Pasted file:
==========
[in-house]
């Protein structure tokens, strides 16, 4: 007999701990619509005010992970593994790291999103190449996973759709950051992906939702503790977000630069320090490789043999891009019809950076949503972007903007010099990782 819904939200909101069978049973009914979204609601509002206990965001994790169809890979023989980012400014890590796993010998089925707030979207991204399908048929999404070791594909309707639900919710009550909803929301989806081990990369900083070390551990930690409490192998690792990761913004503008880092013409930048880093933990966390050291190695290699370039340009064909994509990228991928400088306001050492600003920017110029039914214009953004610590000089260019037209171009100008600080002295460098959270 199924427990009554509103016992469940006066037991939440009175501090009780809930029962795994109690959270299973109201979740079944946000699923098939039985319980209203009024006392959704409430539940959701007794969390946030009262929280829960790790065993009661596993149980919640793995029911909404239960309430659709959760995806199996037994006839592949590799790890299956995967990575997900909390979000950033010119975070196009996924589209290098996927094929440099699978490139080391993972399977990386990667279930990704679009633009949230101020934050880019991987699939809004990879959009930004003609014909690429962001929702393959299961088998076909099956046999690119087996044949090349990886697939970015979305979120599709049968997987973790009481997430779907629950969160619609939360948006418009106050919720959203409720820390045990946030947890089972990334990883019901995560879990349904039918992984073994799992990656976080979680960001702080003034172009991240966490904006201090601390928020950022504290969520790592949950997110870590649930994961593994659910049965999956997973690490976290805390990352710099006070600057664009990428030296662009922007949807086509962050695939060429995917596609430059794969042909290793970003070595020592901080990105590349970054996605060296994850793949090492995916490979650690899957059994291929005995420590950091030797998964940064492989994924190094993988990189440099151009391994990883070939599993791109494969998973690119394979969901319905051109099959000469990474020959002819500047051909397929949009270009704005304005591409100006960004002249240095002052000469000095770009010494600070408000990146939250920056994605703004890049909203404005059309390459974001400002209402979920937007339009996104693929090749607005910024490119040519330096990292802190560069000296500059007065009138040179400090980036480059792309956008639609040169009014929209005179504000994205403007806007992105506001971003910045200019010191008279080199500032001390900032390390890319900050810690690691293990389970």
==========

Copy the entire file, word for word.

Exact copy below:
[in-house]
């Protein structure tokens, strides 16, 4: 007999701990619509005010992970593994790291999103190449996973759709950051992906939702503790977000630069320090490789043999891009019809950076949503972007903007010099990782 819904939200909101069978049973009914979204609601509002206990965001994790169809890979023989980012400014890590796993010998089925707030979207991204399908048929999404070791594909309707639900919710009550909803929301989806081990990369900083070390551990930690409490192998690792990761913004503008880092013409930048880093933990966390050291190695290699370039340009064909994509990228991928400088306001050492600003920017110029039914214009953004610590000089260019037209171009100008600080002295460098959270 199924427990009554509103016992469940006066037991939440009175501090009780809930029962795994109690959270299973109201979740079944946000699923098939039985319980209203009024006392959704409430539940959701007794969390946030009262929280829960790790065993009661596993149980919640793995029911909404239960309430659709959760995806199996037994006839592949590799790890299956995967990575997900909390979000950033010119975070196009996924589209290098996927094929440099699978490139080391993972399977990386990667279930990704679009633009949230101020934050880019991987699939809004990879959009930004003609014909690429962001929702393959299961088998076909099956046999690119087996044949090349990886697939970015979305979120599709049968997987973790009481997430779907629950969160619609939360948006418009106050919720959203409720820390045990946030947890089972990334990883019901995560879990349904039918992984073994799992990656976080979680960001702080003034172009991240966490904006201090601390928020950022504290969520790592949950997110870590649930994961593994659910049965999956997973690490976290805390990352710099006070600057664009990428030296662009922007949807086509962050695939060429995917596609430059794969042909290793970003070595020592901080990105590349970054996605060296994850793949090492995916490979650690899957059994291929005995420590950091030797998964940064492989994924190094993988990189440099151009391994990883070939599993791109494969998973690119394979969901319905051109099959000469990474020959002819500047051909397929949009270009704005304005591409100006960004002249240095002052000469000095770009010494600070408000990146939250920056994605703004890049909203404005059309390459974001400002209402979920937007339009996104693929090749607005910024490119040519330096990292802190560069000296500059007065009138040179400090980036480059792309956008639609040169009014929209005179504000994205403007806007992105506001971003910045200019010191008279080199500032001390900032390390890319900050810690690691293990389970």